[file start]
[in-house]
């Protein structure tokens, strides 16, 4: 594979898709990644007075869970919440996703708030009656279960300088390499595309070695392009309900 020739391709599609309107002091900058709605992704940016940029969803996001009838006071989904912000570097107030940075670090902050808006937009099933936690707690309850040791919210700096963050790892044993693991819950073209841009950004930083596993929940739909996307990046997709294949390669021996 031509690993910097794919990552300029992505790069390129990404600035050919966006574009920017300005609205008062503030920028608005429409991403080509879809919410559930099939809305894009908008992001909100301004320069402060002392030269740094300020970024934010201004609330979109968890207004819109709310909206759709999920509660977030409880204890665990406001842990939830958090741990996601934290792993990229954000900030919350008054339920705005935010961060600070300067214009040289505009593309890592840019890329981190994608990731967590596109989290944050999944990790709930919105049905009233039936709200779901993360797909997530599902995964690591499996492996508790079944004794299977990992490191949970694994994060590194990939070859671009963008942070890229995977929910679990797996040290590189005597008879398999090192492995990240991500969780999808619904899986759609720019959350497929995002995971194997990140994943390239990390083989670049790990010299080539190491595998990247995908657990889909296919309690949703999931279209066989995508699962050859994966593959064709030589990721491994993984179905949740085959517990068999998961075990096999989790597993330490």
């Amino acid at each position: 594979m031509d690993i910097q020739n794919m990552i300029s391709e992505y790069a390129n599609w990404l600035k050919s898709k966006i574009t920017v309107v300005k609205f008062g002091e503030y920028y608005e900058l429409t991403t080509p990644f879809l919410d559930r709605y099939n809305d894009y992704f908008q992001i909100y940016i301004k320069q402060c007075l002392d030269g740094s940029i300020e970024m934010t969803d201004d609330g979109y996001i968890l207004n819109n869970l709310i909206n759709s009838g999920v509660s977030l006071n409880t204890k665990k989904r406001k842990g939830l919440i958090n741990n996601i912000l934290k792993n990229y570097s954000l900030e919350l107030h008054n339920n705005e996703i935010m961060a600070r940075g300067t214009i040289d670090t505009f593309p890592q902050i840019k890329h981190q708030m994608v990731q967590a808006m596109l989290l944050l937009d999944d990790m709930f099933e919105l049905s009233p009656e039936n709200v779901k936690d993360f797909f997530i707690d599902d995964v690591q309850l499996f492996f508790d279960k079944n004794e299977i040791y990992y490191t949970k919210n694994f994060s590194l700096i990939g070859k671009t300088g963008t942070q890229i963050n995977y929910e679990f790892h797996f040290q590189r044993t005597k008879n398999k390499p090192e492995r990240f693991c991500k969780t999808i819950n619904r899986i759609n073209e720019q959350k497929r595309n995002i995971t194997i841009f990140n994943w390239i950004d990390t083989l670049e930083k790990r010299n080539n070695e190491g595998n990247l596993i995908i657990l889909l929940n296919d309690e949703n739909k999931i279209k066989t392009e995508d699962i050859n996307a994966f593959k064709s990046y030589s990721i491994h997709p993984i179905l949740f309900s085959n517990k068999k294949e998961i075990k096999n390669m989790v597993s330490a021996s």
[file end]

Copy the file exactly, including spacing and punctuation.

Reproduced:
[in-house]
């Protein structure tokens, strides 16, 4: 594979898709990644007075869970919440996703708030009656279960300088390499595309070695392009309900 020739391709599609309107002091900058709605992704940016940029969803996001009838006071989904912000570097107030940075670090902050808006937009099933936690707690309850040791919210700096963050790892044993693991819950073209841009950004930083596993929940739909996307990046997709294949390669021996 031509690993910097794919990552300029992505790069390129990404600035050919966006574009920017300005609205008062503030920028608005429409991403080509879809919410559930099939809305894009908008992001909100301004320069402060002392030269740094300020970024934010201004609330979109968890207004819109709310909206759709999920509660977030409880204890665990406001842990939830958090741990996601934290792993990229954000900030919350008054339920705005935010961060600070300067214009040289505009593309890592840019890329981190994608990731967590596109989290944050999944990790709930919105049905009233039936709200779901993360797909997530599902995964690591499996492996508790079944004794299977990992490191949970694994994060590194990939070859671009963008942070890229995977929910679990797996040290590189005597008879398999090192492995990240991500969780999808619904899986759609720019959350497929995002995971194997990140994943390239990390083989670049790990010299080539190491595998990247995908657990889909296919309690949703999931279209066989995508699962050859994966593959064709030589990721491994993984179905949740085959517990068999998961075990096999989790597993330490």
């Amino acid at each position: 594979m031509d690993i910097q020739n794919m990552i300029s391709e992505y790069a390129n599609w990404l600035k050919s898709k966006i574009t920017v309107v300005k609205f008062g002091e503030y920028y608005e900058l429409t991403t080509p990644f879809l919410d559930r709605y099939n809305d894009y992704f908008q992001i909100y940016i301004k320069q402060c007075l002392d030269g740094s940029i300020e970024m934010t969803d201004d609330g979109y996001i968890l207004n819109n869970l709310i909206n759709s009838g999920v509660s977030l006071n409880t204890k665990k989904r406001k842990g939830l919440i958090n741990n996601i912000l934290k792993n990229y570097s954000l900030e919350l107030h008054n339920n705005e996703i935010m961060a600070r940075g300067t214009i040289d670090t505009f593309p890592q902050i840019k890329h981190q708030m994608v990731q967590a808006m596109l989290l944050l937009d999944d990790m709930f099933e919105l049905s009233p009656e039936n709200v779901k936690d993360f797909f997530i707690d599902d995964v690591q309850l499996f492996f508790d279960k079944n004794e299977i040791y990992y490191t949970k919210n694994f994060s590194l700096i990939g070859k671009t300088g963008t942070q890229i963050n995977y929910e679990f790892h797996f040290q590189r044993t005597k008879n398999k390499p090192e492995r990240f693991c991500k969780t999808i819950n619904r899986i759609n073209e720019q959350k497929r595309n995002i995971t194997i841009f990140n994943w390239i950004d990390t083989l670049e930083k790990r010299n080539n070695e190491g595998n990247l596993i995908i657990l889909l929940n296919d309690e949703n739909k999931i279209k066989t392009e995508d699962i050859n996307a994966f593959k064709s990046y030589s990721i491994h997709p993984i179905l949740f309900s085959n517990k068999k294949e998961i075990k096999n390669m989790v597993s330490a021996s």